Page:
PATRICK MC ENTEE AGAINST HAWKE'S BAY TODAYThe Press Council has not upheld a complaint by Patrick McEntee, of Hastings, concerning four Hawke’s Bay Today editorials in May and June 2002 dealing with the secondary teachers’ pay dispute. He saw them as part of “a prolonged campaign by this paper to belittle teachers and to portray them as dishonourable and unworthy of public support”. Mr McEntee appeared before the Council in support of his views.
At the core of the complaint is Mr McEntee’s strong reaction to the editorials’ remarks about teachers’ “wildcat strikes”, and about their using “old-fashioned union tactics to bully an employer”. He considered the paper’s dismissing of the teachers’ professional reasons for strike action and its assertion that “the strikes are about self-interest” as evidence of its failure to treat the dispute in a fair and balanced way. The Press Council’s Principle 1 had thereby been infringed.
The complainant believed the newspaper had been engaged in a malicious campaign to vilify secondary teachers. It had pilloried and persecuted them. Its vehement attack was marked by spitefulness. One of the editorials was the most rabid outpouring of personal prejudice he had ever read.
The editor acknowledged that he had forthrightly criticised the teachers’ union and its methods, but rejected the complainant’s description of the editorials. He said that the paper’s treatment in its news columns of secondary teachers and their industrial dispute had been demonstrably unpartisan. Mr McEntee, in his response to the editor’s remarks, stated that he had not questioned the balance of the news reports. In his oral submission Mr McEntee emphasised the damage to teachers’ morale that had resulted from the editorials’ anti-teacher stance.
The Press Council thinks it important to note that these editorials appeared in the context of one of the most highly-publicised and most clearly-defined industrial disputes New Zealand has seen for many years. In print and other media the issues were set before the public through the statements by the secondary teachers’ union (PPTA), the Minister of Education, and the School Trustees Association, and through coverage of industrial action by teachers, and of demonstrations by students. The professional issues to which the complainant attaches great importance (key shortages of teachers, workload grievances, the demands of the new NCEA, etc) were widely canvassed and debated in the media.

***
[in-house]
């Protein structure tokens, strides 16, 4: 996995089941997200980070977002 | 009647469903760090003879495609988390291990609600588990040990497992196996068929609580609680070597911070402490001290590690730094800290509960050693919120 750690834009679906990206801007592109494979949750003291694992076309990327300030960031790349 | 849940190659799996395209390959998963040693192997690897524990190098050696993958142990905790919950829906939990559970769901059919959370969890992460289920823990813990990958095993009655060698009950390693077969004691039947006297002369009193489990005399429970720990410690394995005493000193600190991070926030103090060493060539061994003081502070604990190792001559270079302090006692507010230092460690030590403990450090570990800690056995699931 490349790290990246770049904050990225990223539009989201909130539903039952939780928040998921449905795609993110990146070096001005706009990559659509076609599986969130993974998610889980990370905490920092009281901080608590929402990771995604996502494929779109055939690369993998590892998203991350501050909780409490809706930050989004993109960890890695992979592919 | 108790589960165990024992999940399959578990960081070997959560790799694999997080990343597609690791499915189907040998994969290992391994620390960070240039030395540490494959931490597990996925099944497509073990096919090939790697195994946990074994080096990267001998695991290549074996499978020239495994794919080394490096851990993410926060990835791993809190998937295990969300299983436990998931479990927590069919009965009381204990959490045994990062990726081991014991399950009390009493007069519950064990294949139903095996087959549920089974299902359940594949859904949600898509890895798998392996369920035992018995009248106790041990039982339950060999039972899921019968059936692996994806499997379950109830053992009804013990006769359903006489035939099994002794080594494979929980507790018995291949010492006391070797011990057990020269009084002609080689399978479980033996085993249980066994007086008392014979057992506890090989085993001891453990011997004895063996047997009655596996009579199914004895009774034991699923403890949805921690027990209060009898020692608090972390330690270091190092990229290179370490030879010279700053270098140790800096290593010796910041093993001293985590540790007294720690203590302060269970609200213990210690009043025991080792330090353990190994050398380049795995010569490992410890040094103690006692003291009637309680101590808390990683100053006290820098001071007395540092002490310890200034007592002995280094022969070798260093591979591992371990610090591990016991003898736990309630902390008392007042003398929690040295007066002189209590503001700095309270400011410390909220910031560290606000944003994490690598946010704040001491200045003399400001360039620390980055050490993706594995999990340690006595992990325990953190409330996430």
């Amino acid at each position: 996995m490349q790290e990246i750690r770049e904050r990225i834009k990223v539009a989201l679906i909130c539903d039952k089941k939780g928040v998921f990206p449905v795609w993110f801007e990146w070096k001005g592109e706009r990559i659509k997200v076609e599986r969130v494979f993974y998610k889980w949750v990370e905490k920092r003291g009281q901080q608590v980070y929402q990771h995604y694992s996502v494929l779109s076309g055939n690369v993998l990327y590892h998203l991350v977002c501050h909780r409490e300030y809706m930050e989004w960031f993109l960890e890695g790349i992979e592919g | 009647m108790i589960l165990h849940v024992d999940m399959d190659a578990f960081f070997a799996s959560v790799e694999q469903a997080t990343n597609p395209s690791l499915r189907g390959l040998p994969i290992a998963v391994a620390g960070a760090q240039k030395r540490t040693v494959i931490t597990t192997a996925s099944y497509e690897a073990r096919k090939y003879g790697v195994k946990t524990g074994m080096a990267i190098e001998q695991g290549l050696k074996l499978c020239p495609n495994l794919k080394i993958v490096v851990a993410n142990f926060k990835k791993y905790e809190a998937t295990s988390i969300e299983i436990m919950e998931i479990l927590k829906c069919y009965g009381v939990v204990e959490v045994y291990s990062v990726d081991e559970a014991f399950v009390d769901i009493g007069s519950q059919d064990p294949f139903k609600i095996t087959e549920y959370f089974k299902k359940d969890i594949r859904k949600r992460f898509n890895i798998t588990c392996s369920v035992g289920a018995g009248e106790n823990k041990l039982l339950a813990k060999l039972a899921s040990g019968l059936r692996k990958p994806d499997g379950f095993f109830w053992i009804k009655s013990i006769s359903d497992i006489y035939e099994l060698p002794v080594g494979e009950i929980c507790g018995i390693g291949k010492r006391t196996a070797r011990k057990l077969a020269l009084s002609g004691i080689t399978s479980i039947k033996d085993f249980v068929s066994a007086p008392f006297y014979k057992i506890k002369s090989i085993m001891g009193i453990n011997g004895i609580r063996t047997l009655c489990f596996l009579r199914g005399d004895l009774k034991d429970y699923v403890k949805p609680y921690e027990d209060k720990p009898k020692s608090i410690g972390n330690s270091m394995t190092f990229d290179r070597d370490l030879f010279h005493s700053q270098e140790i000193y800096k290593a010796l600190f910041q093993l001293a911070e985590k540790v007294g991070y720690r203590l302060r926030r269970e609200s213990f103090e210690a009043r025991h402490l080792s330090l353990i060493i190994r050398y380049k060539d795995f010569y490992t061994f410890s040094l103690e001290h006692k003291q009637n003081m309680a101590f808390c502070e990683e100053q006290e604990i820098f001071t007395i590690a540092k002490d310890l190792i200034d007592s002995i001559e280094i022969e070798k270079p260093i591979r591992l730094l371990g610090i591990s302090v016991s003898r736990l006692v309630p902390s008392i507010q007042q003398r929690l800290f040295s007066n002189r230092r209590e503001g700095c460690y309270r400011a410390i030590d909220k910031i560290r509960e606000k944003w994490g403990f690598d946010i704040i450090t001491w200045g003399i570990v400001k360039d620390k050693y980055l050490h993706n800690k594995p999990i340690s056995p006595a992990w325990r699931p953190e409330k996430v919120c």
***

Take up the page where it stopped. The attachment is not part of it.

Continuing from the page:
Given the extent of the media coverage of the various viewpoints, including Hawke’s Bay Today’s own reporting of the issues, it can be assumed that readers were well equipped to assess the worth of the editorials, and to make up their own minds about the issues. The test of fairness and balance must be applied to a newspaper’s whole handling of such a long-running dispute. Hawke’s Bay Today appears to have met this test satisfactorily in its overall coverage.
Editors are entitled to have strong opinions and to express them vigorously, even if some readers are offended and provoked by what they see as ignorant, wrong-headed or blatantly prejudiced remarks. Many readers might agree with the complainant that the editorials were guilty of “stereotyping teachers and of making unsupported generalisations about them”, but the question that has to be asked is this: were the editorials so extreme in substance or tone as to go beyond what is acceptable as opinion?
The Press Council does not think that the complainant’s description of the editorials (cited in the third paragraph above) is borne out by close consideration of their content and language. The criticisms of teachers reported or endorsed in the editorials were not couched in abusive or derisive terms, strong opinions did not become invective. Mr McEntee obviously found the editorials deeply offensive, and the Press Council was left in no doubt that the newspaper had alienated some of its readership. However, the Council considers that a robust society that values freedom of expression must allow for aggressive editorial opinion, provided that adequate coverage is given to contrary views, as happened with this dispute.
The complaint is not upheld.